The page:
California brands are stepping up with funds and donations to fight the coronavirus.
AG Jeans is donating $1 million to the COVID-19 L.A. County Response Fund to help community clinics and hospitals, and their ability to increase capacity, staffing and aid in implementing virus testing for the public.
Launched in 2000 by Yul Ku, the denim brand has also committed to continue paying and providing benefits to its 2,000 employees between affiliate companies in Los Angeles and Mexico, and at each retail store location nationwide. AG has 16 retail locations with its next one slated to open later this year on Madison Avenue in New York.
Meanwhile, Isaac Larian, the L.A. billionaire behind the Bratz Dolls and the founder of toymaker MGA Entertainment, is donating $5 million to the cause from his children’s toy, clothing and accessories brand L.O.L. Surprise. He has also launched a nonprofit called Operation Pac-Man, which will match donations from the public and direct them toward PPE procurement.
In another twist, his MGAE toy engineers have created a prototype for a new, lower-cost ventilator that’s being tested at UCLA Medical Center. If clinically approved, Larian’s Little Tikes toy and accessories factory in Hudson, Ohio, will begin producing the ventilators.
Southern California-based Decker Brands, parent company of Ugg, is launching the Better Together initiative, pledging $1 million to the COVID-19 cause. The philanthropic response includes directing funds to New York City’s healthcare system, and forging partnerships with local hotels that house first responders to provide them with cozy Ugg products. The brand will also have an Instagram giveback program, donating 500 pairs of slippers weekly to healthcare workers. In Santa Barbara, Calif., where Deckers and Ugg have been headquartered for 47 years, the fund’s efforts will be directed to supporting the Sansum outpatient clinic.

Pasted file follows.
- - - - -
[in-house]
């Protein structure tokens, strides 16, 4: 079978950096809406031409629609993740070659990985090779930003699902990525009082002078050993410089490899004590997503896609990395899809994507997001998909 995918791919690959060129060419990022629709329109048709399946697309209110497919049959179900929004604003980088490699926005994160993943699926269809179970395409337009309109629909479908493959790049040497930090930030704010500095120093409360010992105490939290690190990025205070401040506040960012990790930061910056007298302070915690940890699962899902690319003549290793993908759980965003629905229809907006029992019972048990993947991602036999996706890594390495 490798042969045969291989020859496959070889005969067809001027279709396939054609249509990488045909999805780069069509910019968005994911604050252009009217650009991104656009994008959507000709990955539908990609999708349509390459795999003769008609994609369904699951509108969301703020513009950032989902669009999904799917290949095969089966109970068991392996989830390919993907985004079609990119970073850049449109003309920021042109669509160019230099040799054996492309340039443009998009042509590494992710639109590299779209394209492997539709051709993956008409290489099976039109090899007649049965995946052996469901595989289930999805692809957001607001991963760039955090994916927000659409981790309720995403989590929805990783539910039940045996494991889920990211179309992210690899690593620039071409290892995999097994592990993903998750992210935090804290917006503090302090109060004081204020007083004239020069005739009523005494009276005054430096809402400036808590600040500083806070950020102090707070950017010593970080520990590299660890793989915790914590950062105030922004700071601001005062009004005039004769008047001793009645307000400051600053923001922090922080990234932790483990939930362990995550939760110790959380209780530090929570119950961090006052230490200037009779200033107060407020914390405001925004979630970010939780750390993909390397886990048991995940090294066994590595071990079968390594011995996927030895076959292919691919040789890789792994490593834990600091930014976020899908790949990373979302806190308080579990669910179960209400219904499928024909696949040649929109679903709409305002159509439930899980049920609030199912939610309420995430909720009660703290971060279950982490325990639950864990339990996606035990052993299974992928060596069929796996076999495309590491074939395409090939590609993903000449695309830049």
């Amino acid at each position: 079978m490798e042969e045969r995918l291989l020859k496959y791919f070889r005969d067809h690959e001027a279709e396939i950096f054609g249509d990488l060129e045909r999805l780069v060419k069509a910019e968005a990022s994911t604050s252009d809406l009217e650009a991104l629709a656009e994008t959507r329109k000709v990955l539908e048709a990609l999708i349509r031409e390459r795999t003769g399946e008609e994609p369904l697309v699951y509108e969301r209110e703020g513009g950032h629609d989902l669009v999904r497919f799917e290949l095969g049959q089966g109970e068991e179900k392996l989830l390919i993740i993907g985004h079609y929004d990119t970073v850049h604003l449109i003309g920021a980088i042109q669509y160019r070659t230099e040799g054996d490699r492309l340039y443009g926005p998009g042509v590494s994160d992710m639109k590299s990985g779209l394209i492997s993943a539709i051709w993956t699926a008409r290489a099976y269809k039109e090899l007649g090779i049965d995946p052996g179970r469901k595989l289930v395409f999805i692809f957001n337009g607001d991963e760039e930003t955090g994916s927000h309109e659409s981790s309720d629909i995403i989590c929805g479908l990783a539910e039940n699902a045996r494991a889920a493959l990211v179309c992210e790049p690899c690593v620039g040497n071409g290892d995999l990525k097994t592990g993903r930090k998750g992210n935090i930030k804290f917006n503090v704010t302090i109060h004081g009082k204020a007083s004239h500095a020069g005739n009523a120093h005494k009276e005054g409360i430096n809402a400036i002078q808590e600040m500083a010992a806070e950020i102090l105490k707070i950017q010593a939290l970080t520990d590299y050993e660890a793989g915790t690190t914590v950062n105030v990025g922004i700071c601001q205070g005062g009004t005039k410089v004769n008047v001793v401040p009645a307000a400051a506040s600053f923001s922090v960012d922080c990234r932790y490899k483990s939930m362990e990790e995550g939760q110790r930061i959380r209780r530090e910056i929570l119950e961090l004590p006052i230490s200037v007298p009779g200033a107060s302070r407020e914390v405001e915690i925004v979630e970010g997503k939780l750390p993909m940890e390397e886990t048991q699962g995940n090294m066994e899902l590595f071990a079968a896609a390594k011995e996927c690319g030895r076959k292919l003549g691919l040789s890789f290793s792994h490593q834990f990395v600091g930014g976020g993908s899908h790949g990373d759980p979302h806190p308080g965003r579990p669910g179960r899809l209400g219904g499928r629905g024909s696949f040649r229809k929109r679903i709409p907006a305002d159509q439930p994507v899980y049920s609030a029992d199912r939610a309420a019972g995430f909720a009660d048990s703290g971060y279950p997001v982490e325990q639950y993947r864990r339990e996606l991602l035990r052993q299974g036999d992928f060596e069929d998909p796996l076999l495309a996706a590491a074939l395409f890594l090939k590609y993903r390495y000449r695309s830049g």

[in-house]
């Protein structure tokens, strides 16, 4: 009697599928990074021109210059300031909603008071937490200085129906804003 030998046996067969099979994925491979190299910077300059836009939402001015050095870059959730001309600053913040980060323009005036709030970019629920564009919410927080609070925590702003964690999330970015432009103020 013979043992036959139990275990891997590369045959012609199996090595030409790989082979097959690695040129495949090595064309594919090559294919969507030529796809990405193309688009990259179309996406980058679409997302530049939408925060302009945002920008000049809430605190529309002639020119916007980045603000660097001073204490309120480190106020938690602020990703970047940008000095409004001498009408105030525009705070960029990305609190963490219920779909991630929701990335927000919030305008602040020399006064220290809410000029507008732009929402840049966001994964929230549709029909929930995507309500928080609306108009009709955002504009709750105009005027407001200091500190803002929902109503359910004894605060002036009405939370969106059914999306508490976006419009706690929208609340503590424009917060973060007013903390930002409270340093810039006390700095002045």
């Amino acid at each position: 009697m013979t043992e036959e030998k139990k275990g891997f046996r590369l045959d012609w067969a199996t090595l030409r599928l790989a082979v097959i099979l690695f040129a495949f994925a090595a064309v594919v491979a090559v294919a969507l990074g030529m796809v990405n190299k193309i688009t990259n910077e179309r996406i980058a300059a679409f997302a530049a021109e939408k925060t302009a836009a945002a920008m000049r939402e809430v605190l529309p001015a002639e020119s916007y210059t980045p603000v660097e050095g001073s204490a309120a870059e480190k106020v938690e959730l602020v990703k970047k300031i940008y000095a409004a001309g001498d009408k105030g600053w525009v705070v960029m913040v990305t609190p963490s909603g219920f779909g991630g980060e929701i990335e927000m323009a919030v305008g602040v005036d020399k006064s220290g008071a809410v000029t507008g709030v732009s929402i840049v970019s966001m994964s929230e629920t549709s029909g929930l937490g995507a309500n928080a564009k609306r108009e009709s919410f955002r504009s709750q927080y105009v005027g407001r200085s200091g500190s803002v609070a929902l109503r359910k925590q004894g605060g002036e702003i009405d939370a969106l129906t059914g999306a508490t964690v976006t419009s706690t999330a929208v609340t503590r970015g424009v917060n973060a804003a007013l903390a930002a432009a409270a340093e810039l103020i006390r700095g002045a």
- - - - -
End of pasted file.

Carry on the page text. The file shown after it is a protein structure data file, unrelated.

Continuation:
Fashion and beauty brands around the world, including Giorgio Armani, Prada, Kering and Ralph Lauren, are stepping up to donate funds, masks and PPE to the cause. On Monday, San Francisco-based Levi Strauss & Co. pledged $3 million to assist at-risk communities, including its supply chain workers.
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